Eczema is a term used to describe a group of inflamed skin conditions that result in chronic itchy rashes. About 15 million people in the U.S. suffer from some form of eczema, including 10-20 percent of all infants. Symptoms vary from person to person but often include dry, red, itchy patches on the skin which break out in rashes when scratched. Treatment involves the restriction of scratching, use of moisturizing lotions or creams, cold compresses and nonprescription anti-inflammatory corticosteroid creams and ointments; prescription corticosteroid medication, antibiotics to combat infection, or sedative antihistamines; phototherapy; or, for severe cases, drugs such as cyclosporine A.
What’s the difference between eczema and atopic dermatitis?
Eczema is a general term encompassing various inflamed skin conditions. One of the most common forms of eczema is atopic dermatitis (or “atopic eczema”). Approximately 10 percent to 20 percent of the world population is affected by this chronic, relapsing, and very itchy rash at some point during childhood. Fortunately, many children with eczema find that the disease clears and often disappears with age.
In general, atopic dermatitis will come and go, often based on external factors. Although its cause is unknown, the condition appears to be an abnormal response of the body’s immune system. In people with eczema, the inflammatory response to irritating substances overacts, causing itching and scratching. Eczema is not contagious and, like many diseases, currently cannot be cured. However, for most patients the condition may be managed well with treatment and avoidance of triggers.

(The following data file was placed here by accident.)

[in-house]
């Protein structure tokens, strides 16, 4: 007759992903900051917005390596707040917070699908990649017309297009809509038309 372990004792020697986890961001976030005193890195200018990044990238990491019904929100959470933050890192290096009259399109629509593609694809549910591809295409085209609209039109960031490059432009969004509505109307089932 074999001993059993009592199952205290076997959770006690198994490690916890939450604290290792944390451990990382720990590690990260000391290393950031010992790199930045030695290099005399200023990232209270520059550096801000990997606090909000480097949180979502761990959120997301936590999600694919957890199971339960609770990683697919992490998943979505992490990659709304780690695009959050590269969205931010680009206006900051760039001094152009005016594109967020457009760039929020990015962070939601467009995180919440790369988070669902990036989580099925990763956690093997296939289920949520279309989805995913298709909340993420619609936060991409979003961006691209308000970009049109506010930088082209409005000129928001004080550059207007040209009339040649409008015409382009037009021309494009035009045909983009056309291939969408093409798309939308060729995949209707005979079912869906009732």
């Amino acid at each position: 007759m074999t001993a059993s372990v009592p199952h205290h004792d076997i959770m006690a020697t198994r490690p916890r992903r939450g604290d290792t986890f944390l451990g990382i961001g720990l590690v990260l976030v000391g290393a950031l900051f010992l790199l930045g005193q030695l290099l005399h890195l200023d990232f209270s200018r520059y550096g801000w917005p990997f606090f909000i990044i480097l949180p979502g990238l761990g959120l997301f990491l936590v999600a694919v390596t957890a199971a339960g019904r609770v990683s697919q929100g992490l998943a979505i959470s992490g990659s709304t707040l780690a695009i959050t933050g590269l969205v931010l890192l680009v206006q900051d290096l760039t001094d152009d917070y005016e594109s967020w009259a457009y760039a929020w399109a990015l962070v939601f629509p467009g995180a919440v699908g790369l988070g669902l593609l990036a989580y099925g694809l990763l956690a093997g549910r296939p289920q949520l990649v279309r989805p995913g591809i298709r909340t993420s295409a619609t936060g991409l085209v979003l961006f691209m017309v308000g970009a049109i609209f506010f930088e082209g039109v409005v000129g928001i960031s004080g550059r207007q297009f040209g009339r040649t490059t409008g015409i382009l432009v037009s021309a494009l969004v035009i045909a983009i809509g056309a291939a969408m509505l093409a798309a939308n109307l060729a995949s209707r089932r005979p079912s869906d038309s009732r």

What does eczema look and feel like?
Although eczema may look different from person to person, it is most often characterized by dry, red, extremely itchy patches on the skin. Eczema is sometimes referred to as “the itch that rashes,” since the itch, when scratched, results in the appearance of the rash.
Eczema can occur on just about any part of the body; however, in infants, eczema typically occurs on the forehead, cheeks, forearms, legs, scalp, and neck. In children and adults, eczema typically occurs on the face, neck, and the insides of the elbows, knees, and ankles. In some people, eczema may “bubble up” and ooze. In others, the condition may appear more scaly, dry, and red. Chronic scratching causes the skin to take on a leathery texture because the skin thickens (lichenification).
What makes patients with eczema itch?
Many substances have been identified as itch “triggers” in patients with eczema, and triggers are not the same for every person. Many times it is difficult to identify the exact trigger that causes a flare-up. For some, it seems that rough or coarse materials coming into contact with the skin causes itchiness. For others, feeling too hot and/or sweating will cause an outbreak. Other people find that certain soaps, detergents, disinfectants, contact with juices from fresh fruits and meats, dust mites, and animal saliva and danders may trigger itching. Upper respiratory infections (caused by viruses) may also be triggers. Stress can also sometimes aggravate an existing flare-up.
Who gets eczema?
Eczema occurs in both children and adults, but usually appears during infancy. Although there is no known cause for the disease, it often affects people with a family history of allergies.
Those who are genetically predisposed and then exposed to environmental triggers may develop eczema. Many people who have eczema also suffer from allergic rhinitis and asthma, or have family members who do.
How common is eczema?
The National Institutes of Health estimates that 15 million people in the United States have some form of eczema. About 10 percent to 20 percent of all infants have eczema; however, in nearly half of these children, the disease will improve greatly by the time they are between five and 15 years of age. Others will have some form of the disease throughout their lives.